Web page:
Table of Contents Table of Contents
Previous Page  50 / 200 Next Page
Show Menu
Previous Page 50 / 200 Next Page
Page Background






Local emergency managers bear the responsibilities to lead,

design, and implement local EM policies and engage in

collaboration. Their job duties include the following: 1) to

communicate and coordinate with higher levels of governments

in both normal times and in emergencies; 2) to handle grant

applications and administration; 3) to follow federal, state, and

county EM frameworks and to design local EM plans; 4) to

improve local EM capacity through trainings, drills, exercises,

and education; 5) to comfort and assist the public during a

disaster; and 6) to implement various collaborations for

successfully responding to all types of emergencies and disasters.

Although they are not the people who stand on the front line to

rescue people, they have to handle daily EM work well and be

ready to face any emergency at any time. Therefore, a successful

local EM worker should have excellent interpersonal and

political skills and be flexible and adaptive to the environment,

which current studies have highlighted. Particularly, EM

capacity improvement is not only an important part of a local

EM’s job duties, but also an essential criterion for collaboration.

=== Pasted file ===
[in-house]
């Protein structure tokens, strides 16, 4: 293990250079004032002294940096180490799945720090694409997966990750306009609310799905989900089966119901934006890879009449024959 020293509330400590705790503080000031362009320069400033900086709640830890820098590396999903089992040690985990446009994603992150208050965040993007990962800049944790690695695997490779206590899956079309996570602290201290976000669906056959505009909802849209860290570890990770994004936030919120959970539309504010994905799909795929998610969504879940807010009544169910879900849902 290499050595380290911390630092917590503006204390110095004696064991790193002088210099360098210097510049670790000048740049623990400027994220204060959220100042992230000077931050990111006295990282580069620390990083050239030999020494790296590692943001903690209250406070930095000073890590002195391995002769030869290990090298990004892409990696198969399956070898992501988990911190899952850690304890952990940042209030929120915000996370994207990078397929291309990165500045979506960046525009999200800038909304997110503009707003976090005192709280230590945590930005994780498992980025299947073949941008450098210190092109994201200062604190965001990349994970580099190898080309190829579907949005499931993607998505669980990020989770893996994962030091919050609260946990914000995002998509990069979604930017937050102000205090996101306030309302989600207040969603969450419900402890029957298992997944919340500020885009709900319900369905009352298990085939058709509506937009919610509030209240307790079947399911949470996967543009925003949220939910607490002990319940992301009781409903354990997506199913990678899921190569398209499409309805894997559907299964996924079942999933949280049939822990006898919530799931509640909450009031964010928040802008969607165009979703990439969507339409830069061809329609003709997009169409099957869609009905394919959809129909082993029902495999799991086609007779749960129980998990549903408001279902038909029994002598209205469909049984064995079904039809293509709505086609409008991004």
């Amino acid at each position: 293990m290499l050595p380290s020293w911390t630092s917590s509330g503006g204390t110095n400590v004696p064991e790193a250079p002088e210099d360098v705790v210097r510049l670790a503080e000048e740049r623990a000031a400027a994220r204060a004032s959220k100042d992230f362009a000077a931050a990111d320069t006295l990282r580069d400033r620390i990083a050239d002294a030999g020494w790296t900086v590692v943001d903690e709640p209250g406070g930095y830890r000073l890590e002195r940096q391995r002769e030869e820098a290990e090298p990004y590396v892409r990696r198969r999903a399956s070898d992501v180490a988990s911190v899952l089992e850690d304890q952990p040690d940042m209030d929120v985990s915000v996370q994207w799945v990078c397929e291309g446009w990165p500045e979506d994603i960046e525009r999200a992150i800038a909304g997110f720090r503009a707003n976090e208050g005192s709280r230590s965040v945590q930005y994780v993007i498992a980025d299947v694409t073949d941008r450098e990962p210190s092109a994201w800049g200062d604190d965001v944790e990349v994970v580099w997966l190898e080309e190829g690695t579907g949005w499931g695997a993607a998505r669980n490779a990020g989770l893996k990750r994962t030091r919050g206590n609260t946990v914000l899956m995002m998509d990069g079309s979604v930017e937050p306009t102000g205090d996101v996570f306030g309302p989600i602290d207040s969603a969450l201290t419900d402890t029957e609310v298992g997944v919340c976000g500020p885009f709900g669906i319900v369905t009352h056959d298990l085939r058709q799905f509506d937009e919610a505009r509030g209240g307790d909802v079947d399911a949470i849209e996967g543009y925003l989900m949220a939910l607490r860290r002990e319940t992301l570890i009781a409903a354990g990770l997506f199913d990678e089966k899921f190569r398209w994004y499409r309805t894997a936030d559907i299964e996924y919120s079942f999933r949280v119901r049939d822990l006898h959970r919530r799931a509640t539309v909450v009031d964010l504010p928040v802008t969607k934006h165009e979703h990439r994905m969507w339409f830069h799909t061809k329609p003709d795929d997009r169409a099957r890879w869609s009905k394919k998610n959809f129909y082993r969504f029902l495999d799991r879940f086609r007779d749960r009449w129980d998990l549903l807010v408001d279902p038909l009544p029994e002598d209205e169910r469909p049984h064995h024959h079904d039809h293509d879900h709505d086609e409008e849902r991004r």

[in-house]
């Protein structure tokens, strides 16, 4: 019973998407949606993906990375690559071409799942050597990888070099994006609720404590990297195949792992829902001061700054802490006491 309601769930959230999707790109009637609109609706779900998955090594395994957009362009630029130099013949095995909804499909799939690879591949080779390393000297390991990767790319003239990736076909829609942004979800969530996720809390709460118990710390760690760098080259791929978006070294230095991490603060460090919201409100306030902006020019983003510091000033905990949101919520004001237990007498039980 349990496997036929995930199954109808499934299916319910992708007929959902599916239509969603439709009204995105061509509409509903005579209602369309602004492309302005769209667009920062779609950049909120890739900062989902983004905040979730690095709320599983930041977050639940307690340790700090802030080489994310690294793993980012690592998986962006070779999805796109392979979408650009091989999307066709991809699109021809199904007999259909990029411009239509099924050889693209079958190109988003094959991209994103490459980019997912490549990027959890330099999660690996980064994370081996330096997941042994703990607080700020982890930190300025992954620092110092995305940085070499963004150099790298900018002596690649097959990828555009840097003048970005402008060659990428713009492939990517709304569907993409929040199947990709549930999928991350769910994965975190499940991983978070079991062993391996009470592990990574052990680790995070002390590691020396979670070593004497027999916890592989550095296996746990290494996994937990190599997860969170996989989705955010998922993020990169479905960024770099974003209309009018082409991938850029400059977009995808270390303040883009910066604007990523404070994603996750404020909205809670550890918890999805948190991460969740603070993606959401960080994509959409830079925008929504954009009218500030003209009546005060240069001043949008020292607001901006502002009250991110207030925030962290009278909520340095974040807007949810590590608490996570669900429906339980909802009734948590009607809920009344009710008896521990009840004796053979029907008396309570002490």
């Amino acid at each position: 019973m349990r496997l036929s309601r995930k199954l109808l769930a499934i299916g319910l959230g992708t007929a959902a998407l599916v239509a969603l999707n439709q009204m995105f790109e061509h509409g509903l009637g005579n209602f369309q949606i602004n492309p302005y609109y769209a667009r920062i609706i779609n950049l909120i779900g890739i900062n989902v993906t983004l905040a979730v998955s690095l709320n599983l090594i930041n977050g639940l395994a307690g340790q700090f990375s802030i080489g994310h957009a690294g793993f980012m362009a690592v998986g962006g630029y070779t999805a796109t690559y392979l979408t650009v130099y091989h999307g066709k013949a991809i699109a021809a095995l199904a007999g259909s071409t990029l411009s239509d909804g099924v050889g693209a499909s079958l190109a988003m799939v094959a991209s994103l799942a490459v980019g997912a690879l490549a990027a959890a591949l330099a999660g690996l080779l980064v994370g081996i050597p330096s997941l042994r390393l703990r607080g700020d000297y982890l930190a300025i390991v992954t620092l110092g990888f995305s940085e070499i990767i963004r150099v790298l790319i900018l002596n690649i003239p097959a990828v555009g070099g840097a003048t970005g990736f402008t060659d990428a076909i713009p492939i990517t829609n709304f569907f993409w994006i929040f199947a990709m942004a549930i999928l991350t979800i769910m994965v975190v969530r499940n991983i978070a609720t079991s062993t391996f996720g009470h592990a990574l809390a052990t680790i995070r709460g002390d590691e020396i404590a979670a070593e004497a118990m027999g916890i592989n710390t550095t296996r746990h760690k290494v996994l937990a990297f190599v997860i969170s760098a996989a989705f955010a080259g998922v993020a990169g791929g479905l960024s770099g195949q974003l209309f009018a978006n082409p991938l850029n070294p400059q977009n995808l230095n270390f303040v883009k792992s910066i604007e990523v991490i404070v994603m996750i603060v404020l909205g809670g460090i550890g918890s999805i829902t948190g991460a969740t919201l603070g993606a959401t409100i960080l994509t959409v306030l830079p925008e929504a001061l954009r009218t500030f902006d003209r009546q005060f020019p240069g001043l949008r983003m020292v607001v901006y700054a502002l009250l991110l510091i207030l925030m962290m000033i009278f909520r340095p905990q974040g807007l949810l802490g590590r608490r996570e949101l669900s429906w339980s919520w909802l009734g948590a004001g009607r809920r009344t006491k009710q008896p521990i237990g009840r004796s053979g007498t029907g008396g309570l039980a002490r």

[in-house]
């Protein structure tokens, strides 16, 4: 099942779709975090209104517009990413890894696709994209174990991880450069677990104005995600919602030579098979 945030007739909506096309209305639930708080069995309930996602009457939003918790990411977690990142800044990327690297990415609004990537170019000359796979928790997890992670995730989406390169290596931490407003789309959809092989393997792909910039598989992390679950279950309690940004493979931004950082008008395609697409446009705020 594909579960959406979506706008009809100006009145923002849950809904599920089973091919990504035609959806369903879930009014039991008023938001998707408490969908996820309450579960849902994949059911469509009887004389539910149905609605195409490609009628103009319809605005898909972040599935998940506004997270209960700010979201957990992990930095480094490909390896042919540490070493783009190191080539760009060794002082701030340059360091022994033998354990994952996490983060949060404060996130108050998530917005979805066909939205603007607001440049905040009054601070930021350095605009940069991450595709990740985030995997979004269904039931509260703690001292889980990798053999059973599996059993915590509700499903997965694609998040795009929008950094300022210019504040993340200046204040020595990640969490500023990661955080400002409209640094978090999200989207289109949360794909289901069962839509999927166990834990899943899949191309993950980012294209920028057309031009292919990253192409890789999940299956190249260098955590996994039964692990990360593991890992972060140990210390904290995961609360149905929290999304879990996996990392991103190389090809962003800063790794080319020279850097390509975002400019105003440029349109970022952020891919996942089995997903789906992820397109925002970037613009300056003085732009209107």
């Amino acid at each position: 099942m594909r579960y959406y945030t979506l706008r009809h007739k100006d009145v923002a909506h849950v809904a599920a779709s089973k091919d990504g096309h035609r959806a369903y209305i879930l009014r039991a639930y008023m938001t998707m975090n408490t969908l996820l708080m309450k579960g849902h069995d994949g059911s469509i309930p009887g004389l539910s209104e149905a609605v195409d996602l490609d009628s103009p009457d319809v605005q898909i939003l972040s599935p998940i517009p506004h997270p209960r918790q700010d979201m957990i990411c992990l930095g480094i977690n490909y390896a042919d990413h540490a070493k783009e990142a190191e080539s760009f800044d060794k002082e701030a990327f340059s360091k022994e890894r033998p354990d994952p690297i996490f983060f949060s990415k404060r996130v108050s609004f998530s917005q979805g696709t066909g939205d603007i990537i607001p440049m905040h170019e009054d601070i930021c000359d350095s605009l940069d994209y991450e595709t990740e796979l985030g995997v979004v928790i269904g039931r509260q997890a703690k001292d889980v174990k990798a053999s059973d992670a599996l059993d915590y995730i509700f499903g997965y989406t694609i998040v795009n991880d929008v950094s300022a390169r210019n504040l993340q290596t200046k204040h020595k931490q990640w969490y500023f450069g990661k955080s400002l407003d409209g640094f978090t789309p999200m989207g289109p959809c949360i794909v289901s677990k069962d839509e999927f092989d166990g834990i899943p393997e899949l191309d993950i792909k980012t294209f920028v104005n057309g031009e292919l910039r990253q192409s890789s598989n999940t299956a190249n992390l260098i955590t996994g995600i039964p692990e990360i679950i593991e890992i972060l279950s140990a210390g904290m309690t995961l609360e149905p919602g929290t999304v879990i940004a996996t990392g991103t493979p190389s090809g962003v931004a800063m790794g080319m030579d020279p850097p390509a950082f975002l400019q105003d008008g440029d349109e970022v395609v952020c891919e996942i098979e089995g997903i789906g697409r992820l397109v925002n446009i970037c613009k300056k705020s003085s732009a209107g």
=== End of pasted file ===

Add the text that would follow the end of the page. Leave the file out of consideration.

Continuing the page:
Local governments’ EM capacity level is determined by their

metropolitan status, geographic location, population size,

federal and state funding, local EM resources, EM training, and

local EM agency size. In addition, it influences how they

respond to emergencies and disasters as they engage in various


NIMS was originally a national standard which was

designed to foster collaboration among all levels of governments.

However, it is criticized as a synonym of federal control.

According to the interviewees’ perspective in this study, NIMS is

generally viewed as a useful system which helps people in

different places communicate efficiently and effectively and

therefore decreases misunderstanding during an emergency.

However, the over-formalized structure, the centralized control,

and the tedious paperwork were mentioned as being